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In preparation for my weekend at St. Christopher's, Springfield at the end of this month, I've uncovered some spiritual autobiography work I did for my Education For Ministry (EFM) class back in 1988.  Like any resume, it needs some a lot of updating to bring it current. 

For the better part of Saturday & Sunday, January 27th-28th, I'll be a "guest seeker" working with a newly forming group at St. Christopher's.  The Diocese of Virginia is nurturing a new "Listening Hearts" discernment process modeled from the Quaker tradition using silence, prayerful listening, and the convergence of consensus to help someone discern a path and action through the transition of life.  St. C's has one of their own they're working with; I'm their "guinea pig" to help them better understand the process before they commence their work in earnest. 

The poem by Mary Stevenson of "Footprints in the Sand" has always been a real powerful image for me in my walk with Christ.  I used it as the framework for my earlier spiritual autobiography work.  I'm sure I'll keep it for my new work now.  Y'all know Footprints, but I'll share it here anyway... for me and for you:

Footprints in the Sand

  One night I dreamed I was walking along the beach with the Lord.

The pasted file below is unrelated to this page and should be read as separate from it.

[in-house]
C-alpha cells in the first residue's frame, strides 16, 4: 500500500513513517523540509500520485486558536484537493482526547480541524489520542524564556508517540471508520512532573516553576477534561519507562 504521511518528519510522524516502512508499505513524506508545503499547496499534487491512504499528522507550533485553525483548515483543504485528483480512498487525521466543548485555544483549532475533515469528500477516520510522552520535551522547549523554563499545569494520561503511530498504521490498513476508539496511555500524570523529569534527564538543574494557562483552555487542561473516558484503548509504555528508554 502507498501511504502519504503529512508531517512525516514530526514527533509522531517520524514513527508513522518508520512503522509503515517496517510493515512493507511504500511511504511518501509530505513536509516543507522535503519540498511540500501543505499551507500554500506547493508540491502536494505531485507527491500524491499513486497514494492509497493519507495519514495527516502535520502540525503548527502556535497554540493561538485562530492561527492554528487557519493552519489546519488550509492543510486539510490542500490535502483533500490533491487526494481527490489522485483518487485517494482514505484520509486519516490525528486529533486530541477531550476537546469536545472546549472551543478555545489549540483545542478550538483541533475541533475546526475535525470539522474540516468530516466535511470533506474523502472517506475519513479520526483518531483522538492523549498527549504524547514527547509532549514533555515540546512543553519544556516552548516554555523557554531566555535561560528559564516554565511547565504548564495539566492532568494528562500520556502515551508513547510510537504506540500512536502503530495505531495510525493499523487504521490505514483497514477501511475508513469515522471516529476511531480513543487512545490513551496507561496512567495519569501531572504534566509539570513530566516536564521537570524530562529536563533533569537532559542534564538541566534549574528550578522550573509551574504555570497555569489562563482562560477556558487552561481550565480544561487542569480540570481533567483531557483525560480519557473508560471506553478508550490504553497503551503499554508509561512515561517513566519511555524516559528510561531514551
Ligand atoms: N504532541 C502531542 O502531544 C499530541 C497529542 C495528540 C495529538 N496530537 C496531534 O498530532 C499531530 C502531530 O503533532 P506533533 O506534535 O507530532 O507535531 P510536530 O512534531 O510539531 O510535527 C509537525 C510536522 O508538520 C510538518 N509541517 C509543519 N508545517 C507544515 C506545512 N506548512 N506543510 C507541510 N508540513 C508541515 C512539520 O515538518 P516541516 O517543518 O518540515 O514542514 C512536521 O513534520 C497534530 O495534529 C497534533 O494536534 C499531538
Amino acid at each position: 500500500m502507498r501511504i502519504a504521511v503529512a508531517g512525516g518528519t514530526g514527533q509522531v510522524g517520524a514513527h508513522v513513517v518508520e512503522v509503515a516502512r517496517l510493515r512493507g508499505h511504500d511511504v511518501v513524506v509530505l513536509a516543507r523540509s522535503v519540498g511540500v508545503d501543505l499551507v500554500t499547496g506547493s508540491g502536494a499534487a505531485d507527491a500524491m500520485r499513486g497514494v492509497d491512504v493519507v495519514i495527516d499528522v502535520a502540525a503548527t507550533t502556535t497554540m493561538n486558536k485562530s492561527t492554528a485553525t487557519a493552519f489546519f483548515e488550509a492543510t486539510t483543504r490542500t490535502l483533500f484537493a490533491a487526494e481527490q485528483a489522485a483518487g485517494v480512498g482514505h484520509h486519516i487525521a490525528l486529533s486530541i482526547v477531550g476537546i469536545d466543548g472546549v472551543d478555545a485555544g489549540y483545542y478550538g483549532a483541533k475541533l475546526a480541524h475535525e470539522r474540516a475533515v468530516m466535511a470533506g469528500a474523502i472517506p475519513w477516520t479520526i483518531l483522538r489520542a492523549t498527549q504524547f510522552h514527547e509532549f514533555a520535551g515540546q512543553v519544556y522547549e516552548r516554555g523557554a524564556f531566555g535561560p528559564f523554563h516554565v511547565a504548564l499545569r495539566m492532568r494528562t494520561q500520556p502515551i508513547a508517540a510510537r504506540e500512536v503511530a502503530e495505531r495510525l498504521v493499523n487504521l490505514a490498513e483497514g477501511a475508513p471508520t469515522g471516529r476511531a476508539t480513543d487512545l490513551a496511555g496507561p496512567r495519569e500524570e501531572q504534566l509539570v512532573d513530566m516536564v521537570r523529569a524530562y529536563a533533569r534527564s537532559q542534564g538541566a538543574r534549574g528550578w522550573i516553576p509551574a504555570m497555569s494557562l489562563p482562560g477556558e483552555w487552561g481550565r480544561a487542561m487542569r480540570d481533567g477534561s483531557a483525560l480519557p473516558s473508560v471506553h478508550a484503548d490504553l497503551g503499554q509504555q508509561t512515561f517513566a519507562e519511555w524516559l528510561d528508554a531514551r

Many scenes from my life flashed across the sky.
In each scene I noticed footprints in the sand.
Sometimes there were two sets of footprints,
other times there were one set of footprints.

This bothered me because I noticed
that during the low periods of my life,
when I was suffering from
anguish, sorrow or defeat,
I could see only one set of footprints.

So I said to the Lord,
“You promised me Lord,
that if I followed you,
you would walk with me always.
But I have noticed that during the most trying periods of my life
there have only been one set of footprints in the sand.
Why, when I needed you most, you have not been there for me?”

The Lord replied,
“The times when you have seen only one set of footprints in the sand,
is when I carried you.”

Mary Stevenson


( 1 comment — Leave a comment )
Jan. 20th, 2007 12:29 pm (UTC)
As a chaplain I've heard this so many times over the years! When I was young and callow I felt annoyed and sometimes embarrassed: the poem is so very sentimental! And, for those who taught me in seminary, "sentimental" was a bad thing.

Of course, over the years I've learned. Often enough I've seen this true for patients. Often enough I've found it true for me. Yeah, it's still sentimental; and sometimes sentimental is distracting at best. However, sometime's it's the best understanding of how we (I, anyone) got through the current crisis.

Thanks for looking in at "Episcopal Chaplain at the Bedside." Thanks for your support and prayers as well.

Marshall Scott
( 1 comment — Leave a comment )